Understanding an EA program's maturity level is of little use unless it is a starting point for change. Adopt the following steps to improve the maturity of your EA program:
Assess the current state.
To increase maturity levels, an enterprise must understand how it is positioned. When using ITScore for EA, practitioners should first answer the questions about the program describing the current level of maturity.
Analyze critical constraints.
This analysis identifies those factors in the enterprise and its environment that constrain the success of the EA program. In many cases, the maturity of the EA program is unbalanced across the various dimensions listed above. For example, having a well-developed set of EA deliverables will not ensure a positive impact unless the deliverables are supported by an appropriate EA assurance process to ensure projects are compliant. The critical constraints analysis works to identify the program deficiencies that are holding back the EA program from reaching its full potential.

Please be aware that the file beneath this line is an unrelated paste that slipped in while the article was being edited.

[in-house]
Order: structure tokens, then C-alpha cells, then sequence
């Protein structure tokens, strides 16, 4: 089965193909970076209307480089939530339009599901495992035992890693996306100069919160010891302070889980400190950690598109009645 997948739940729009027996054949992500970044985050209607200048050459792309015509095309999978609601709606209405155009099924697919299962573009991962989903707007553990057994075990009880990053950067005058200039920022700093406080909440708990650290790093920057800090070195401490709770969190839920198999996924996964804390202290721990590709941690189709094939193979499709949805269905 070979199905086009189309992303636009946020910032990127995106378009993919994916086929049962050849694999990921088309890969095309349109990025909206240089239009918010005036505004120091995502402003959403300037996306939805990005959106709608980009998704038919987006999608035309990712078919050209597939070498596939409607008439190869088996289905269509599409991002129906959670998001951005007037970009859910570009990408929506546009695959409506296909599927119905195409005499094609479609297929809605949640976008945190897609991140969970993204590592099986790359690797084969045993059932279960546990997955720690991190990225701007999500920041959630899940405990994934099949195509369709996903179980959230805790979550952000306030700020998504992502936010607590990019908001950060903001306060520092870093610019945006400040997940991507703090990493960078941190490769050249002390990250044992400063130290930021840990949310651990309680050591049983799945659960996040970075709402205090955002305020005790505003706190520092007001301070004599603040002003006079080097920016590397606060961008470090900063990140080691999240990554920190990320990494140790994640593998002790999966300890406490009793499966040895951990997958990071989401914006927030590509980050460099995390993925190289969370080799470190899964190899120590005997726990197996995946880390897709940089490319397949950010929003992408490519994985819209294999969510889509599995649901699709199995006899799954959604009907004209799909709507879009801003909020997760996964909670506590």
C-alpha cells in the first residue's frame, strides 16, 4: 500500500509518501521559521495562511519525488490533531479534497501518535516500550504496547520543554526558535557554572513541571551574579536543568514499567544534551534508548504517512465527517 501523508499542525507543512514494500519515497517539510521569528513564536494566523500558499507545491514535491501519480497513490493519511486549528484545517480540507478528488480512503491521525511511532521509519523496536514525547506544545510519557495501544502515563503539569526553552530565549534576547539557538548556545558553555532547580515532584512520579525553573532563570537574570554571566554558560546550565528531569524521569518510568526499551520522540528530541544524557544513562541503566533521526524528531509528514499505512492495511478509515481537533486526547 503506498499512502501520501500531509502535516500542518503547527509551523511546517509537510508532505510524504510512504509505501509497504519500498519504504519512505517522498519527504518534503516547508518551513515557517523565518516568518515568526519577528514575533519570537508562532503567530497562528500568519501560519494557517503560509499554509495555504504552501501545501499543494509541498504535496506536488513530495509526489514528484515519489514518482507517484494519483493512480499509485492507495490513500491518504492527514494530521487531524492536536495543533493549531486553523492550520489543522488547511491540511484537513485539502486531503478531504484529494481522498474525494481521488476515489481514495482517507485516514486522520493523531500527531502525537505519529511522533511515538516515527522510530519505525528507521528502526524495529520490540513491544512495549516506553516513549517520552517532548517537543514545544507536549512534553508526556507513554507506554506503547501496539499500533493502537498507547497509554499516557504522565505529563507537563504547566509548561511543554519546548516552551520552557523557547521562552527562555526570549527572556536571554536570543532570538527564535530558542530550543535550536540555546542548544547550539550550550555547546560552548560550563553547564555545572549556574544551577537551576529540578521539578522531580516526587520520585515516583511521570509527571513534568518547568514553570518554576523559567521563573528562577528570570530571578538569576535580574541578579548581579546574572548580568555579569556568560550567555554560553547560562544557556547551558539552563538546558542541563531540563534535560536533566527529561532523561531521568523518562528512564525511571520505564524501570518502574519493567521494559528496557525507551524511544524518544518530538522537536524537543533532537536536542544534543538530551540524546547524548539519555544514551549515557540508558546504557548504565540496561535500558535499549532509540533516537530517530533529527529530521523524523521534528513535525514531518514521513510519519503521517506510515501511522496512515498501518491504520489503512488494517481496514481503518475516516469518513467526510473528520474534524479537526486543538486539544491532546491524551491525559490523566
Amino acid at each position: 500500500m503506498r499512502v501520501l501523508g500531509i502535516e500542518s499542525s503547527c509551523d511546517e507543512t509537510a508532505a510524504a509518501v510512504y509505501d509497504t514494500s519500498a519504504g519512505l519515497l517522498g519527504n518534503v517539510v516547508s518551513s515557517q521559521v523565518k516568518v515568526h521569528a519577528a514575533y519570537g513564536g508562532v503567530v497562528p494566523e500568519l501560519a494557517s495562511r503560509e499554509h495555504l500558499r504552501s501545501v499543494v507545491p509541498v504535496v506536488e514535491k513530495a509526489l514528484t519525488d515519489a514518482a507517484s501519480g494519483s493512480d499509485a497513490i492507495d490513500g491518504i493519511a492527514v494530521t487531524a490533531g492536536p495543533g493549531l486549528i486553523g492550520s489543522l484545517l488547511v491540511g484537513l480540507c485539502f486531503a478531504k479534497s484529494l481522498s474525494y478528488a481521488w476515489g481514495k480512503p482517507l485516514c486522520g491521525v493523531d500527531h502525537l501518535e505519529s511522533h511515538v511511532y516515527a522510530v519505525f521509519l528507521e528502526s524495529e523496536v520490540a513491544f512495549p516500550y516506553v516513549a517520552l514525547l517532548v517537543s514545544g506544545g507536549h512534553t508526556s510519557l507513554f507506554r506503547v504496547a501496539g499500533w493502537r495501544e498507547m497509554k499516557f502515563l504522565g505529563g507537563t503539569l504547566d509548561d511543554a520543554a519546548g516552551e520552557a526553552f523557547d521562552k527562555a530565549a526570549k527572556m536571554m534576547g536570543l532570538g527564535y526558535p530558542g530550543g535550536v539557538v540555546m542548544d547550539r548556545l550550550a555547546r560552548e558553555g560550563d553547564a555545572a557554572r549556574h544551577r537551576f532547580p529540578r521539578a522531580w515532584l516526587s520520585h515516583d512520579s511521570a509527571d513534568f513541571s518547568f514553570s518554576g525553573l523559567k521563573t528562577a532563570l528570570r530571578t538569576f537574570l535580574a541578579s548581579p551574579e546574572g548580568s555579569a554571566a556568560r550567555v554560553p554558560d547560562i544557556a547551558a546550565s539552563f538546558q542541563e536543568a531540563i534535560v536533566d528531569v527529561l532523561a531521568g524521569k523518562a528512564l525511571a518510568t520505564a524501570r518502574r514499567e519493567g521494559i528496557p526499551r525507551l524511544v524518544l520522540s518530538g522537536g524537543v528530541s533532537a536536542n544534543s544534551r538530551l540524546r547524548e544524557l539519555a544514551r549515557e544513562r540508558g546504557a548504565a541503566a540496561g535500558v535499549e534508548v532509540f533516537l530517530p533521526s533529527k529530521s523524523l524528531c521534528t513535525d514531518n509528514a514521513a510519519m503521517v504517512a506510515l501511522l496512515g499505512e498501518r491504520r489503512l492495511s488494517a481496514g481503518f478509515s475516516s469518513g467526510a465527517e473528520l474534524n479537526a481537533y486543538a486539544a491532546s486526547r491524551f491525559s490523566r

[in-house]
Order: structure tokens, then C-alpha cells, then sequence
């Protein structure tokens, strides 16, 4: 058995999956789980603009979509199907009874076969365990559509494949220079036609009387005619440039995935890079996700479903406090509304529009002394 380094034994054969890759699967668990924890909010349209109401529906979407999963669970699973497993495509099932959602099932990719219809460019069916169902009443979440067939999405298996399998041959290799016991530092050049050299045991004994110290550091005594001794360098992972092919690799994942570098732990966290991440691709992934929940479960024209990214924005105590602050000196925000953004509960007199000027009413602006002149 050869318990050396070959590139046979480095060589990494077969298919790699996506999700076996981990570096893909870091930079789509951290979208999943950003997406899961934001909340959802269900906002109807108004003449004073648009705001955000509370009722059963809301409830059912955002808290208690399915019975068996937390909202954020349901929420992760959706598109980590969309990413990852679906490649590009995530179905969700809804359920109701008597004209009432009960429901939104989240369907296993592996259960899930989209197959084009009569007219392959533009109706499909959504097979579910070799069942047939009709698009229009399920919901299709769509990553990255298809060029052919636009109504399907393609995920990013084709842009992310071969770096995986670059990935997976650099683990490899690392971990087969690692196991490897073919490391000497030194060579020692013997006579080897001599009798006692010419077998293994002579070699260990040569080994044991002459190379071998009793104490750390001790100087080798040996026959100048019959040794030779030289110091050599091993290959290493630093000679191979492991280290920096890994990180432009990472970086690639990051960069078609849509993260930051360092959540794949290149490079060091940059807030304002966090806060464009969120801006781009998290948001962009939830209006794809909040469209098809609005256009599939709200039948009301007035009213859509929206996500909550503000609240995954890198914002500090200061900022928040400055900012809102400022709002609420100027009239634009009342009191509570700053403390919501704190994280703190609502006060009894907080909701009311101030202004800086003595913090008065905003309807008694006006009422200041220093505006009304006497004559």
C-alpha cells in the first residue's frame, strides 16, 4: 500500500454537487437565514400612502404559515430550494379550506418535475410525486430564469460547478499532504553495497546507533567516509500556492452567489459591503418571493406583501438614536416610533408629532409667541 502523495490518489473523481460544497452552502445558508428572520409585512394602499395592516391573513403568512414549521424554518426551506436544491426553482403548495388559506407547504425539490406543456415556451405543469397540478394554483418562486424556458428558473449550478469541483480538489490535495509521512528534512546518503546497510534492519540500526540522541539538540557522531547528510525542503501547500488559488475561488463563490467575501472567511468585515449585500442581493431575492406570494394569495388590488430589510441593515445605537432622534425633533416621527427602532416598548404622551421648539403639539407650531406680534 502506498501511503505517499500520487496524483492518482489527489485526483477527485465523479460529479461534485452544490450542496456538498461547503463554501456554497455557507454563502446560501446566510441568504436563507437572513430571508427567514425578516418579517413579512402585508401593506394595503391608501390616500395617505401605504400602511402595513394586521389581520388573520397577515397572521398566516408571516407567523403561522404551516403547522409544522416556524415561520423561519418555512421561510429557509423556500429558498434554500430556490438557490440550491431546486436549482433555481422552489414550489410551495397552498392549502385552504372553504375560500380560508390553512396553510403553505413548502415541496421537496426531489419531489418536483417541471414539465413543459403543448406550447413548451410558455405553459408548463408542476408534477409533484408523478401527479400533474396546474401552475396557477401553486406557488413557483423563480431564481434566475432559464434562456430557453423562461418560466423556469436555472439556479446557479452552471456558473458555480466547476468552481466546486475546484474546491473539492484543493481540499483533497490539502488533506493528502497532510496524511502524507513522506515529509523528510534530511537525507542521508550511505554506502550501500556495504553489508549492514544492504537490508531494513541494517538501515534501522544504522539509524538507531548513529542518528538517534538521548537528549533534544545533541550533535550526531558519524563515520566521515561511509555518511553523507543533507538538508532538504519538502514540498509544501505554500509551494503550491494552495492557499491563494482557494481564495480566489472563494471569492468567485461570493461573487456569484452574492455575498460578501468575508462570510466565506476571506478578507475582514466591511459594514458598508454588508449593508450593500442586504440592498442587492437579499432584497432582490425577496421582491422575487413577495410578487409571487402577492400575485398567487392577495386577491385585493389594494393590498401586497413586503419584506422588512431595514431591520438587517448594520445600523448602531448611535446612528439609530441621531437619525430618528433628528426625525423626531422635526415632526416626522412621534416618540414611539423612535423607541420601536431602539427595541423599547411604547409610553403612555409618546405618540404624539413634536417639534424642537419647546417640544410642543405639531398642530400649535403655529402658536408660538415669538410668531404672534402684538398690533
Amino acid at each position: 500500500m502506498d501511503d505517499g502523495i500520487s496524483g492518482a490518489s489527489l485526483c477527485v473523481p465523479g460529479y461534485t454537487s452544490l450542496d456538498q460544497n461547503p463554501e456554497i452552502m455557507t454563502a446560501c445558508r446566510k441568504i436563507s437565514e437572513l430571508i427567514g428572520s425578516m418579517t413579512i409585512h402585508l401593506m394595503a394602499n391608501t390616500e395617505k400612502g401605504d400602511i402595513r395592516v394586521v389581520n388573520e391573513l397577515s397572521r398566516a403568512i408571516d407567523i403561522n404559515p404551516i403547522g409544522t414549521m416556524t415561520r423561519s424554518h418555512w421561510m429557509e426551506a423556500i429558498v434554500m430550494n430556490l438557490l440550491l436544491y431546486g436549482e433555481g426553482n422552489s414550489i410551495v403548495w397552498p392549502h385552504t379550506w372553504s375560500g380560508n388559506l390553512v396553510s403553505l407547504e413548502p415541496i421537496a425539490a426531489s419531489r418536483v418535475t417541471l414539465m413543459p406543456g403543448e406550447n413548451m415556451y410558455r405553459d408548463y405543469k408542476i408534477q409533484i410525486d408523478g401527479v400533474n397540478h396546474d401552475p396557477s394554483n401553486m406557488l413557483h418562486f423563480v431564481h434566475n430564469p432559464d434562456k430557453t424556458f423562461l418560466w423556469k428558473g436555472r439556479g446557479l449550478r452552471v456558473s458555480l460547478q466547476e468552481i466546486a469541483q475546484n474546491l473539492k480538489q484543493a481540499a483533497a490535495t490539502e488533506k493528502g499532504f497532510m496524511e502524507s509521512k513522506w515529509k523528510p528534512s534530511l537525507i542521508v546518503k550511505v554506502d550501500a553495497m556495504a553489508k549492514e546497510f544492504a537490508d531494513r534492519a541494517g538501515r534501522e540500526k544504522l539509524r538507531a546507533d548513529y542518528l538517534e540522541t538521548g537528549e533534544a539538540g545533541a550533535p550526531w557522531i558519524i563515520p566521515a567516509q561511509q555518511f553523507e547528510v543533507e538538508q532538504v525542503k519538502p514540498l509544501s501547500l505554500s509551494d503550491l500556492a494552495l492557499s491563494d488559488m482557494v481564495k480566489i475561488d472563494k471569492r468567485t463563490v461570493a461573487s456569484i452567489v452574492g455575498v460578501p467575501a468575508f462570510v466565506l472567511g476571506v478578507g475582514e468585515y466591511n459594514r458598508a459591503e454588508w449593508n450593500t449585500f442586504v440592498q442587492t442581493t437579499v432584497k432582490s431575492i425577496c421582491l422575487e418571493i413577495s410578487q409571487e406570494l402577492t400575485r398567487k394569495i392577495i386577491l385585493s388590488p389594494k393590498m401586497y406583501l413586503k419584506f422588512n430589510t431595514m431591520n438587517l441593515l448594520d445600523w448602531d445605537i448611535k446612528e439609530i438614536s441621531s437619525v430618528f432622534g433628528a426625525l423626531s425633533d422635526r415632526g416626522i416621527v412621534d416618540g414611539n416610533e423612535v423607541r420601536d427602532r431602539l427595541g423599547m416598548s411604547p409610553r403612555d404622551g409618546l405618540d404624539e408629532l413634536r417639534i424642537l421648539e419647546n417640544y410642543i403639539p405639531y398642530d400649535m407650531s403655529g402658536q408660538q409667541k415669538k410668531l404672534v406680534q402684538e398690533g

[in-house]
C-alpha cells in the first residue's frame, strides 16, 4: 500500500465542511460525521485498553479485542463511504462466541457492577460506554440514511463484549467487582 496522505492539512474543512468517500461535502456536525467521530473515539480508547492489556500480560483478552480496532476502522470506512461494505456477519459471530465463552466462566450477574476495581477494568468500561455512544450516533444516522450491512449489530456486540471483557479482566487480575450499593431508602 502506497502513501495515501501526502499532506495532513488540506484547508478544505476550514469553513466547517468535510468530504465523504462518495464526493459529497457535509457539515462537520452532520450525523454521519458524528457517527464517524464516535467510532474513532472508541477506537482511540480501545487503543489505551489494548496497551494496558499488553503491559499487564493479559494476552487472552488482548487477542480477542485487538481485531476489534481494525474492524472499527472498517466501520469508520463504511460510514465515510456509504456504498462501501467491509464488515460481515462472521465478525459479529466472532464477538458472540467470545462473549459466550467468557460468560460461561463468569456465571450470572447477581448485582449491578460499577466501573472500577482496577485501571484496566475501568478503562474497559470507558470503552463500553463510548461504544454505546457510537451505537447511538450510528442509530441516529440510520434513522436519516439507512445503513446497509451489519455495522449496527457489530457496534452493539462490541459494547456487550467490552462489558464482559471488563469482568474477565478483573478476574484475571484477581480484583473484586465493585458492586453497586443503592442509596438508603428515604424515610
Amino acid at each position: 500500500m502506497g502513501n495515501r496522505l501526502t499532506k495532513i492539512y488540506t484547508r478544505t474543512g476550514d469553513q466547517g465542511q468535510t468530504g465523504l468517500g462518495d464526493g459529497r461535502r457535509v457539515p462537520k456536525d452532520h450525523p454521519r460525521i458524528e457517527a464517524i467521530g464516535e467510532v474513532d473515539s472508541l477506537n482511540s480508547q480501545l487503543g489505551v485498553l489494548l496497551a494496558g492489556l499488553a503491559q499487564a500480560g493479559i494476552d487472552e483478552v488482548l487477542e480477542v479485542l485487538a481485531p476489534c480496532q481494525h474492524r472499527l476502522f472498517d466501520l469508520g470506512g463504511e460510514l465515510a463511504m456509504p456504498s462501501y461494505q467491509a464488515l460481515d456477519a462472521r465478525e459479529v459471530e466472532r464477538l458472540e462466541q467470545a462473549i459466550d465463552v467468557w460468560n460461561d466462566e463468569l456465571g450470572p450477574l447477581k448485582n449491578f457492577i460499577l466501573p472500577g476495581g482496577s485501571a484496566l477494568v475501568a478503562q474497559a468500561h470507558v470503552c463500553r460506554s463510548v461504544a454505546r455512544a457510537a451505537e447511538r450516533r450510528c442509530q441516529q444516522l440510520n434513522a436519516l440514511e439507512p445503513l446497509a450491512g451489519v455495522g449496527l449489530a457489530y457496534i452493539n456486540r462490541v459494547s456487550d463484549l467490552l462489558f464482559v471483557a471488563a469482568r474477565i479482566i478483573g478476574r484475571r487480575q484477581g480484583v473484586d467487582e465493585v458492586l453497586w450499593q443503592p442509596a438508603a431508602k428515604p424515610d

Set maturity targets.
Once the critical constraints are identified, maturity target setting defines specific goals for improvement. The maturity target is not a "blue sky" activity; it must be grounded in reality, with a recognition of business priorities, required resources, program change capacity, and prevailing enterprise culture and maturity. It must also be associated with a specific future time frame. Figure 2 shows an example of a map illustrating the differences between current and desired maturity levels.
Current and Target Maturity Level Map
Source: Gartner (March 2012)
Improvement planning identifies the gaps between the current and the desired future states, and the coherent actions that are required to complete the gap plan. The program improvement plan must define the improvement projects that will be undertaken to fulfill the plan. The improvement plan defines the necessary details (for example, scope, objectives, deliverables, resources, costs and schedule) needed to initiate the improvement project.